Let’s not be churlish. It is a very good thing that Edinburgh Labour has launched a consultation document – Moving Labour Forward – on its website, seeking views on some policy ideas it has for running the City of Edinburgh Council.
The premise is a sound one and shows that the party is getting its act together ahead of the local government elections next May.
The central concept of a co-operative council and exploring how key functions and responsibilities can be mutualised to better effect is interesting. And welcome too. We need ideas on how to take profit out of public service and maximise bang for buck, especially when there are fewer bucks to go around.
What did I like? The plan to give local communities a greater say and benefit from local parks and green spaces. And to give clubs involvement in the running of sport pitches and pavilions. I also liked the idea of promoting an Edinburgh green energy co-operative.
And at last, someone is prepared to explore the idea of a tourist tax and to use its proceeds to subsidise Edinburgh’s festivals – the burd hopes, to free up current taxpayer grants for other purposes. And hallelujah for the idea of a city-wide childcare co-operative, though I doubt private nurseries and providers currently making a killing from exorbitant fees would agree.
Otherwise, it’s all a little safe and stale. And Labour’s twin bogeys of private sector partnership and a hardline approach to community safety are still very much in evidence. Worse, Labour is still thirled to and in thrall of the idea of running the cooncil as Edinburgh plc. A trap, incidentally, that the SNP fell into, when it had the opportunity to change the culture at Edinburgh City Council to become more responsive to and in tune with local residents’ needs.
Labour’s number one priority is wearily familiar – it’s about making the city more prosperous! And to do this, it proposes the same old, with a lot of effort and focus on tried, tired, tested and failed methods of pump priming. Whatever happened to the idea of a better way?
Getting tough on crime, at least on paper, is still attractive: “we’ll seek to set up a special antisocial behaviour unit to target hardcore offenders across the city”. Ignoring the fact that responsibility for policing and community safety is likely to move outwith local government control and that actually, many residents would like to see serious and violent crime targeted with zeal. Or is Labour proposing to set up a civil alternative to policing? No thanks.
There’s also some tough talk on local accountability. A Labour administration will spend its time “doing what the city needs, not chasing Government targets” and will make “officials accountable to the city’s needs, not to rules made to suit them or the Government”. Which might make for a rallying cry on election leaflets but bears little relationship to reality. Councils have far fewer targets to meet under the SNP Scottish Government than they had when Labour and the Lib Dems were in charge. Ring-fenced funding is almost a thing of the past: yet, there were over 90 ring-fenced funds imposed by the old Scottish Executive.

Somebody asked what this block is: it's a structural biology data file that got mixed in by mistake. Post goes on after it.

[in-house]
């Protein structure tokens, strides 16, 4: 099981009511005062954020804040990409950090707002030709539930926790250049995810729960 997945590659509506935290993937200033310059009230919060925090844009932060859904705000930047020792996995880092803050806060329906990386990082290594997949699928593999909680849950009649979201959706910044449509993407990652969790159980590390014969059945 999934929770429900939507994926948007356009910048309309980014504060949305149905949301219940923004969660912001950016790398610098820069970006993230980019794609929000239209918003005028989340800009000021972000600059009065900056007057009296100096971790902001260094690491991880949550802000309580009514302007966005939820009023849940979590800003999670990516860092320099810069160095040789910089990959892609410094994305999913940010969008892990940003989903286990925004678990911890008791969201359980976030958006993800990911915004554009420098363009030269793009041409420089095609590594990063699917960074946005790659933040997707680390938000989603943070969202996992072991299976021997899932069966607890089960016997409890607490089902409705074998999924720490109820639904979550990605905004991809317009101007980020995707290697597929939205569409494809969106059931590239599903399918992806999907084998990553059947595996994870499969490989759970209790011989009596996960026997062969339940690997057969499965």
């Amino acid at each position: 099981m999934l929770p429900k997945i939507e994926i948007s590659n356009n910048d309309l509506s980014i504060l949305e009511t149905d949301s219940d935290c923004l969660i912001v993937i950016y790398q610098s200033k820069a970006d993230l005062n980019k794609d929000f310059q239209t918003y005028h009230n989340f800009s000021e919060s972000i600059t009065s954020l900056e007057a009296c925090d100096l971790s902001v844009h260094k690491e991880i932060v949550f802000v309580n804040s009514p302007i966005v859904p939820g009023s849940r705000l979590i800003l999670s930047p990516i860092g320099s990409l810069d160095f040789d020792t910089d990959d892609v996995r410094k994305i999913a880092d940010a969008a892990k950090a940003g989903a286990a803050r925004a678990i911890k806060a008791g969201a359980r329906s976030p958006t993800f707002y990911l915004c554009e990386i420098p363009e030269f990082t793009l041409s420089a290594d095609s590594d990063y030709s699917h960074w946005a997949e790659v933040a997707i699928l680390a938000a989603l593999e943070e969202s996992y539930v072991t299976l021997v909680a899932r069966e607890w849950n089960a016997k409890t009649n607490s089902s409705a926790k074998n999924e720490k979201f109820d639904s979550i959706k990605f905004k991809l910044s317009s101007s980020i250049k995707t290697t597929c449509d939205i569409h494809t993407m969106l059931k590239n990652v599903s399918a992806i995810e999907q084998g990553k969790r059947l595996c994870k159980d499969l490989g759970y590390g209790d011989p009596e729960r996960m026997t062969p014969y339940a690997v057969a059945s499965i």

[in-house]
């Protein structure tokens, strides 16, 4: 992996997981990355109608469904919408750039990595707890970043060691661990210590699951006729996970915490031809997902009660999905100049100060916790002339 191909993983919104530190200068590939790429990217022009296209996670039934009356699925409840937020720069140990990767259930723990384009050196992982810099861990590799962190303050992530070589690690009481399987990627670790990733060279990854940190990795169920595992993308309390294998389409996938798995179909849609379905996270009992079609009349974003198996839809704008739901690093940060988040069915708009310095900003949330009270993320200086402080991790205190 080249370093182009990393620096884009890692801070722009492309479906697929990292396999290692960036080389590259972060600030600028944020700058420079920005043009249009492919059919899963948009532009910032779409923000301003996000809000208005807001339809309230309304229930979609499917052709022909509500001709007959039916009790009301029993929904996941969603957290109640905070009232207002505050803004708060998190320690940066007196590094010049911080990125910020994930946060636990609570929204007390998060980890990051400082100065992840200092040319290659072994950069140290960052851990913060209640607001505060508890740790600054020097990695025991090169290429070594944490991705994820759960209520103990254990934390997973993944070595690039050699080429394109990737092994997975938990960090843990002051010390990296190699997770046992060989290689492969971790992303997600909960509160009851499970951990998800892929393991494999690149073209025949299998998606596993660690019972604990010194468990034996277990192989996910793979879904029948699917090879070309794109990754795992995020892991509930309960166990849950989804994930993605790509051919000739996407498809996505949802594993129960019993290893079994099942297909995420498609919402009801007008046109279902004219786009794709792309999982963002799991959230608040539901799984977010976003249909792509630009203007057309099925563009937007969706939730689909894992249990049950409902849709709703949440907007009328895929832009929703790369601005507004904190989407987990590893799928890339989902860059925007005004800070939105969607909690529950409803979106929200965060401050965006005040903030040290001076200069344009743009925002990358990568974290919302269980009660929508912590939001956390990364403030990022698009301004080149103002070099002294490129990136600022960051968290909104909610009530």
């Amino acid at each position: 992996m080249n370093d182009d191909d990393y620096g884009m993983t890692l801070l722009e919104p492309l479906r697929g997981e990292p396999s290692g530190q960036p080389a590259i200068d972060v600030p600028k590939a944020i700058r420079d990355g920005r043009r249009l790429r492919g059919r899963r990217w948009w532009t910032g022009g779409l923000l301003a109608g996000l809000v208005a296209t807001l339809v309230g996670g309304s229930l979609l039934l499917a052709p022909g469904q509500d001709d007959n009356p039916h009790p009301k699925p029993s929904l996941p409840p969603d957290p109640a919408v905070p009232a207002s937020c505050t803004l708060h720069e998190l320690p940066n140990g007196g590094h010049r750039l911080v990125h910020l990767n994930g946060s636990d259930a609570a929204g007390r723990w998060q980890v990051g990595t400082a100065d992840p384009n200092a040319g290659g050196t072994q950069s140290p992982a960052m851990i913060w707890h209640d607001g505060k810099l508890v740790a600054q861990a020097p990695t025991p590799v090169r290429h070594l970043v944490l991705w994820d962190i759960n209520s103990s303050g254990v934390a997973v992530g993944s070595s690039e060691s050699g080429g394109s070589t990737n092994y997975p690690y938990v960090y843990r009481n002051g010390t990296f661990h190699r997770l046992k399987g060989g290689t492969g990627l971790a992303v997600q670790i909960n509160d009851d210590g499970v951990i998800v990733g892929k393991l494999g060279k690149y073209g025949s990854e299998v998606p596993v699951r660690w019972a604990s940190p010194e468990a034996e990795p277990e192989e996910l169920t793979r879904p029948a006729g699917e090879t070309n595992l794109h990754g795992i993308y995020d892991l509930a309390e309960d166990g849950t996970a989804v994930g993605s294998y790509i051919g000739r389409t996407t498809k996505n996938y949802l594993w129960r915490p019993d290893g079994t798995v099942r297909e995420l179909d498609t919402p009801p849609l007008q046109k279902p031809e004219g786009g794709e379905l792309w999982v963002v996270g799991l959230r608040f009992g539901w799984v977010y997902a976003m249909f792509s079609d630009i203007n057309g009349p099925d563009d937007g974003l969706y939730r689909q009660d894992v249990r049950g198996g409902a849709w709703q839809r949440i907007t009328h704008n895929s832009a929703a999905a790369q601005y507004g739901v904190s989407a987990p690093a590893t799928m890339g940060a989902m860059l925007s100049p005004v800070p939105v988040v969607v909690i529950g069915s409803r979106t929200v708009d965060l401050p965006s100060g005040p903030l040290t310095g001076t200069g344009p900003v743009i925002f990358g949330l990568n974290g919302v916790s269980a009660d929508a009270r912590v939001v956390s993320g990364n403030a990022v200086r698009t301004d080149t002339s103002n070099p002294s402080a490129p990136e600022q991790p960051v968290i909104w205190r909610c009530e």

Where councils are made to do things, often the underlying rationale is to ensure that society’s most marginalised are protected and provided for. There is a purpose to statutory duties and responsibilities that often relate to the needs of pensioners, disabled people, homeless families and vulnerable children.
Bizarrely, Edinburgh Labour’s consultation document is entirely silent on social work services and on addressing poverty and deprivation. Social justice appears to be an outmodish concept in current Labour circles. The idea that Edinburgh City Council can thumb its nose at legislative requirements might be appealing, but is in fact dangerously simplistic and potentially disastrous.
My cynical side is apt to think that Labour is banking on reaching out to Edinburgh’s burgeoning middle class with its airy-fairy notions of petitions committees, Transport Forums and Budget Committees. Enabling the articulate noise-makers to have their already loud voices listened to will do little to bridge the gap that exists between the haves and the have-nots in the city. It might prove to be vote-winning but is not what local government is for.
Ultimately, Moving Labour Forward has some good ideas, but as a foundation document for an election manifesto, it is currently more than a little half-baked. If it is to win its way back to power in Edinburgh, and indeed, in other councils around the country, Labour needs more, much more that is roots-based and innovative but also realistic and feasible.